Kashyap Barua is a professional data scientist working at MiQ . His background is mostly in computer science and engineering, which he has done in the Kalinga Institute of Industrial Technology  as well as many Coursera  certifications to improve his skill set in both machine learning and data science. But as he will explain, there are many different ways to get into the data science field. Being an engineer is definitely not a requirement!
Data science is a very large field and the entryway is quite a mystery for many people. This is why I asked our community, what would be the #1 thing you would like to ask a professional worker in the field of data science if you had the chance to speak with one. Of course, the answers are all be subjective to Kashyap Barua, but his answers are very interesting and it will definitely clear out many of your questions, too!
It may even help you in deciding whether or not you will choose the data science path! But enough talking, and let’s get right to it!
Here, Kashyap answers the 12 most asked questions by our community about the field of data science.
1 — What is Data Science?
Data Science at an overview is an interdisciplinary field that uses Math, Business Acumen, and Algorithms to solve problems while using structured and unstructured data.
2 — Who is a Data Scientist?
A Data Scientist is a person who is responsible for collecting, analyzing, and making sense out of data, at the same time using a large amount of data. A Data Scientist is expected to know statistical techniques, programming languages, and other visualization tools to be able to make sense of the data and solve business problems.
3 — Is a Ph.D. or Master’s degree required to get placed in a big company or is the skill enough to get in? e.g. Kaggle wins, personal projects, etc. (By Sowjanya)
This has not been mandated in companies that you need a Ph.D. or Master’s degree to get placed, to be honest. Though there might be some companies that ask for these advanced degrees, a majority of companies don’t require them. I would recommend using online platforms like Datacamp, Coursera, and Udacity to get a grasp of this domain. You can build your profile through Kaggle submissions, personal projects as well which would help you get an edge over other candidates.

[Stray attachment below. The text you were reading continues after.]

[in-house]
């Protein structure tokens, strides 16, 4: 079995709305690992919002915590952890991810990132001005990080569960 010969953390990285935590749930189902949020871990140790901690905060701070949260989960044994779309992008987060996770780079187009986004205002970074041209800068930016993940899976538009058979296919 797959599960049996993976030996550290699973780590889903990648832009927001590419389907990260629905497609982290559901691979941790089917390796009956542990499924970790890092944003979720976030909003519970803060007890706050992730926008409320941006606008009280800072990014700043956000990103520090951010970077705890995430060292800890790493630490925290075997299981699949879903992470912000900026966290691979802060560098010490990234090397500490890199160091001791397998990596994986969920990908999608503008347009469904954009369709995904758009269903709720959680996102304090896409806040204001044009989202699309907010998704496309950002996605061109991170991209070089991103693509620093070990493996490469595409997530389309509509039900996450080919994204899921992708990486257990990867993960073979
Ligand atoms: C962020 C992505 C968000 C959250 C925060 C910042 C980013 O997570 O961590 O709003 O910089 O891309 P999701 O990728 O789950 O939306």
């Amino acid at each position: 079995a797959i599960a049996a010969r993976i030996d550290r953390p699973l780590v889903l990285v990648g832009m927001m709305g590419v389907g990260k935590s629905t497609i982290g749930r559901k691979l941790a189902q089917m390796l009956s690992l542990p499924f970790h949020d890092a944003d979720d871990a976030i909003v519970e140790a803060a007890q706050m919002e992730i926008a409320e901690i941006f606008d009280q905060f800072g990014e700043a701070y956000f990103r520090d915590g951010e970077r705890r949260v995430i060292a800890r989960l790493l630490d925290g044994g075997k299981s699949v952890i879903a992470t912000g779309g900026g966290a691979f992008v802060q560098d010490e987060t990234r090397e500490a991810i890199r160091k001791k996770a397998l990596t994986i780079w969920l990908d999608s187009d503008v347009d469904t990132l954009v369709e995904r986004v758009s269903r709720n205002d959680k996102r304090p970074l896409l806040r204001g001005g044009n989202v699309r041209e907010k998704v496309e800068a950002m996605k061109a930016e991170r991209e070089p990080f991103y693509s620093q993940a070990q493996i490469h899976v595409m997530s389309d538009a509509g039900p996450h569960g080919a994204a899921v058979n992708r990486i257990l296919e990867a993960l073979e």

Note from the author: Kaggle is an awesome platform. It is full of free courses, tutorials, and competitions. You can join competitions for free and create a team to work with amazing people. The competition gives you a problem to fix and data to achieve this, you only need to download their data, read about their problem, and start coding right away! You can even earn money from these competitions and it is a really great thing to have on your resume. This may be the best way to get experience while learning a lot for free. And even earn money!
4 — What are the best projects to have in your portfolio to get your first job in data science? (By Rephawl Roriz)
There are tons of projects out there that could help you build your profile as a Data Scientist. But again, Data Science is a superset of a large number of tasks, i.e., Data Cleaning, Data Collection, Data Visualization, or Modeling. Based on these categories you could pick projects like Exploring Bitcoin Cryptocurrency Market Data, Predicting Credit Card Approvals, Text Analysis of a famous person’s Twitter profile. A lot of other project topics can be obtained at https://www.datacamp.com/projects/.
5 — What is the best programming language to start off to become a data scientist? (By Deep)
My personal favorite is R. The market does not weigh R over Python, there is always one company looking for R and the other one looking for Python based on their use-case. But I can recommend Python as a lot of the packages are being updated for this language and the visualization packages are pretty awesome for Python as well. R is more inclined towards statistics or research-oriented work for the user while Python allows productization of your work and scale to other tools in your organization.
But the most important takeaway from my career is that you should learn SQL and this should be prioritized at the very beginning. All companies expect that Data Scientists or Data Analysts know how to use SQL to shape data, R and Python come second.
6 — What are the selection criteria for recruiters? Which skills do they look for? (By Sowjanya)
A majority of recruiters look for SQL. Any organization on any given day uses data storage. You need to be able to extract the data from these data sources before even doing any sort of data manipulation or modeling. Companies stream TBs worth of data daily and these data cannot be used directly using R or Python. Hence, you need to aggregate the data to the most convenient form, which is where you need to know SQL.
Apart from SQL, they’ll expect you to know either R/Python and a dashboarding tool like Power BI/Tableau/Metabase.
7 — How to get started reading research papers, and find the best ones, when there is such a humongous amount of them relating to the field? (By Avhijit)